While several vendors including Aruba Networks, Cisco Systems, Meru Networks, and Trapeze Networks are already shipping products, this yet-to-be-ratified will create a bigger buzz in 2008 than cheap New Year's Eve champagne. Why? is the first wireless networking technology with the bandwidth and feature set to replace today's standard wired Ethernet. While most users will retain their wires for now, 802.11n equipment will still be sold in droves to replace existing legacy Wi-Fi equipment--especially at universities, hospitals, and manufacturing companies.
Yet another IEEE standard with a catchy name. Think of 802.1x as your laptop's name tag at the network party. No name tag, no access to the party. Deployment of 802.1x has always been an expensive kludge, so it has seen limited success. This will change in 2008 with more widespread implementation of Windows Vista and 802.1x in mobile devices. Look for this activity to be further driven by the OpenSEA Alliance's work that seeks to do for 802.1x what Firefox did for the browser.
3. Windows Server 2008
Look for Microsoft to really turn up the volume on Windows networking.
4. Identity-based networking
This has been around for a while, but now that Cisco has introduced its Trusted Security (TrustSec) Architecture, we are bound to see and hear lots more. Basically,
5. Data center 10-gigabit Ethernet switching
The Ethernet crowd (i.e. Cisco, Extreme, Hewlett-Packard, etc.) will really push switching for the data center, especially with the introduction of 10-Gigabit over copper early in the year. Driven by the server virtualization frenzy, large organizations will buy a load of these new switches next year, further driving down the price per port. This will have a ripple effect through the storage world. With all of this new 10-gigabit equipment, large organizations will finally eschew in favor of IP-based storage.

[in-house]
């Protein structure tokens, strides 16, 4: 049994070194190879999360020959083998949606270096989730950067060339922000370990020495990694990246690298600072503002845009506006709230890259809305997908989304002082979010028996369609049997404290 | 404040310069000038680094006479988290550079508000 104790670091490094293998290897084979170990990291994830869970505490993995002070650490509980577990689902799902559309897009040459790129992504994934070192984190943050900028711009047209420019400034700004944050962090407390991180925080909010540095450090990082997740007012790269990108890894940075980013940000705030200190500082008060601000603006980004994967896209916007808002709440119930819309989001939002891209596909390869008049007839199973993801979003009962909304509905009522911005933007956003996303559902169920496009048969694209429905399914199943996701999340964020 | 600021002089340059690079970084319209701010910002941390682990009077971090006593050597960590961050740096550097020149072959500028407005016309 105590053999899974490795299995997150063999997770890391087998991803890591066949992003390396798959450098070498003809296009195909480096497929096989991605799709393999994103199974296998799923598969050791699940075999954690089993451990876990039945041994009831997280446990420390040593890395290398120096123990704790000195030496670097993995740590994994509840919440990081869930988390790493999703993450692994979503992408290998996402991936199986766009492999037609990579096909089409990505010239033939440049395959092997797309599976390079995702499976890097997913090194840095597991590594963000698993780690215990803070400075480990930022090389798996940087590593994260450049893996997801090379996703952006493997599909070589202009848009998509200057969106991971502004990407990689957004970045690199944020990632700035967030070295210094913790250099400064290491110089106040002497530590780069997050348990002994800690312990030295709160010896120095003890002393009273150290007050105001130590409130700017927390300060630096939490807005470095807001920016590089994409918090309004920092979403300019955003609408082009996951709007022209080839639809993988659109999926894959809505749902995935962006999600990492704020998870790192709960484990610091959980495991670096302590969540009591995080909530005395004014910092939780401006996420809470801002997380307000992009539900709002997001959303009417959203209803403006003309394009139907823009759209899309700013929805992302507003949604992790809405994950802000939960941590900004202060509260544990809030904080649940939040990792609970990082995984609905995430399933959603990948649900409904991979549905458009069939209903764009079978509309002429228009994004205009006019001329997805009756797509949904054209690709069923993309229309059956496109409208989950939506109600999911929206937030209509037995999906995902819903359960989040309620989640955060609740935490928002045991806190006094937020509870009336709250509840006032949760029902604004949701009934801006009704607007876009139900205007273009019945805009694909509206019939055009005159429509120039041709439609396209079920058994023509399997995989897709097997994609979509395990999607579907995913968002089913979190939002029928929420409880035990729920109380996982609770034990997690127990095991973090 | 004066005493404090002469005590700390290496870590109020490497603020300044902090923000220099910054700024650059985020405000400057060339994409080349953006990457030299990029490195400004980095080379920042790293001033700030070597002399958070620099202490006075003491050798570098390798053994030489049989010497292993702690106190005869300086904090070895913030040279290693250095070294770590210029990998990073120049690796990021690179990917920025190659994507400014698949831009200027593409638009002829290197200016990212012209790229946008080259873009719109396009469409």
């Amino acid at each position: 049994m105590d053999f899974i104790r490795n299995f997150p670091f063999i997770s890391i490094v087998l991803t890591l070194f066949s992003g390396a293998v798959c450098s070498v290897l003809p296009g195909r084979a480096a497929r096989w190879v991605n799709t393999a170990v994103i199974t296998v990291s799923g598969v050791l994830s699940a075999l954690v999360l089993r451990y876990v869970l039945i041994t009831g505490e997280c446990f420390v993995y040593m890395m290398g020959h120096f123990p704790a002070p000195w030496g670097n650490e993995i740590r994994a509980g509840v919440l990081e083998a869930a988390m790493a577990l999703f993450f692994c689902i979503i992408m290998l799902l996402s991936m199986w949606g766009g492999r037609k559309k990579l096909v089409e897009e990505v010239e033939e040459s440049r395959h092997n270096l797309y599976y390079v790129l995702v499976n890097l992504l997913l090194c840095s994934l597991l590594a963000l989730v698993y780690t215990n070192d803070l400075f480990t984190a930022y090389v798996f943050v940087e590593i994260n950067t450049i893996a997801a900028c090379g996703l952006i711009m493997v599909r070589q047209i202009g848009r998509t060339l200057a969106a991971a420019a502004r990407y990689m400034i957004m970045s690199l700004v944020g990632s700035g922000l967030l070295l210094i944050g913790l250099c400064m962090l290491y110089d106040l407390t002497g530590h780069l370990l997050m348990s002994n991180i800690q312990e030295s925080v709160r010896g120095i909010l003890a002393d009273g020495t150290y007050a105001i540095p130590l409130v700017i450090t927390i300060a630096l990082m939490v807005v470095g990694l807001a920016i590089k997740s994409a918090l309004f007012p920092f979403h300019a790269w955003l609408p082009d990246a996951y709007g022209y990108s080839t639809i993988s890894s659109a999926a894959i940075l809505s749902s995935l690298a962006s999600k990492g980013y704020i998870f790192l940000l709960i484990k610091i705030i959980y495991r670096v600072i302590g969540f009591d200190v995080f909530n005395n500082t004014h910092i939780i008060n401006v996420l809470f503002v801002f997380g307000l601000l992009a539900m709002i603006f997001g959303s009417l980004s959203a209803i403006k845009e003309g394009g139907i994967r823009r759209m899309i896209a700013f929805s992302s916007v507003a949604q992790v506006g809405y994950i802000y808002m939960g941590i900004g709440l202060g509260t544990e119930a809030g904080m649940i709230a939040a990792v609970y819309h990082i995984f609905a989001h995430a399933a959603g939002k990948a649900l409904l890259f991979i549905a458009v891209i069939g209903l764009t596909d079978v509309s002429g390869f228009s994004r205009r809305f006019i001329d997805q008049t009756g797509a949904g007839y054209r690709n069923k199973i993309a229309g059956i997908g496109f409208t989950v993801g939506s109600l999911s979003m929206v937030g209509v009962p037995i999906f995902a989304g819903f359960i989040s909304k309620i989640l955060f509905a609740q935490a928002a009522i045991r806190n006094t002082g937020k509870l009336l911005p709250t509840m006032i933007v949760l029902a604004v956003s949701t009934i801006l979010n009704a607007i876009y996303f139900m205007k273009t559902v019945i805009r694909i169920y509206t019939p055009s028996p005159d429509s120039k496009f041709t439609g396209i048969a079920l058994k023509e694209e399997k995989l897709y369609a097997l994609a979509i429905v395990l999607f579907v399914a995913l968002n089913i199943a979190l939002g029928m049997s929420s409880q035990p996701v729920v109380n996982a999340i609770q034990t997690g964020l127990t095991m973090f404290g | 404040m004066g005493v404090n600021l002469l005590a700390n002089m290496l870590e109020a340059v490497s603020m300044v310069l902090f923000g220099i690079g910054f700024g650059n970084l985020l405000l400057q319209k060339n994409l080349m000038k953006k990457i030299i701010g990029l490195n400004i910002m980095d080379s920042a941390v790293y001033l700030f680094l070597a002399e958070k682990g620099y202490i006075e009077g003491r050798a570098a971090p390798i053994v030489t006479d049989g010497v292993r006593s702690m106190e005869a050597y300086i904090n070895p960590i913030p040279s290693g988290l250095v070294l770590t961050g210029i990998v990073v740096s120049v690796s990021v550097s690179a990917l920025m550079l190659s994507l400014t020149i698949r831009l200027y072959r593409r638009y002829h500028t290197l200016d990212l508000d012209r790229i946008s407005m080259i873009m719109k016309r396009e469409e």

6. Traffic management
Look at some recent networking trends: P2P, YouTube, service-oriented architecture, IP telephony, etc.--every one of these can potentially wreak havoc on network traffic at a moment's notice. This is only going to get worse as we add more video, IP storage, and dynamic IT virtualization to the traffic mix. Leading-edge companies understand that legacy network management technologies don't cut it anymore. Now it's time for the mass majority to follow by purchasing new tools that help them with traffic spikes, capacity planning, and application tuning. Good news for Arbor Networks, Mazu, and Xangati, which should see big deals and/or acquisitions.
7. Network infrastructure breakdown
As large organizations embrace the latest networking gadgets, their network services infrastructure will begin to fail. Think of the dull guts of the network like IP address management (IPAM), DNS/DHCP, and Radius that are often managed using spreadsheets, scripts, or ancient NT 3.5 servers. As noted earlier, Microsoft will make a lot of noise in this space, but expect specialists like Blue Cat, Identity Engines, and Infoblox to shine as well.
We will see both push and pull in 2008. As of June 30, all federal government agency backbones must be ready to transmit both IPv4 and IPv6 traffic. This in turn means that every supplier to the government must also support IPv6. Vendors will want to get a return on this R&D expense and will therefore push IPv6 hard into the private sector. While this will produce limited results, the IPv6 buzz will really heat up toward the end of 2008 as mobile and "smart" device penetration leads to a new panic about IP address shortages. Look for widespread deployment at the twilight of the decade.
9. Fixed wireless convergence
FWC will enable your cell phone to switch among cellular, Wi-Fi, and networks without missing a beat. Very cool, but this technology creates an industry "battle royale" as it pits the equipment provider proponents who have everything to gain (i.e. sell new equipment) and the cellular providers who have everything to lose (i.e. lose valuable cellular voice plan revenue). By the end of 2008, progressive carriers will realize that fixed wireless convergence is inevitable and begin to change their business model accordingly. Until then, expect a lot of visionary hype and limited activity.
10. Open cellular networks
Sprint, T-Mobile, and Verizon claim that they will
I'm sure that I missed a bunch of trends but there is always next year. Peace.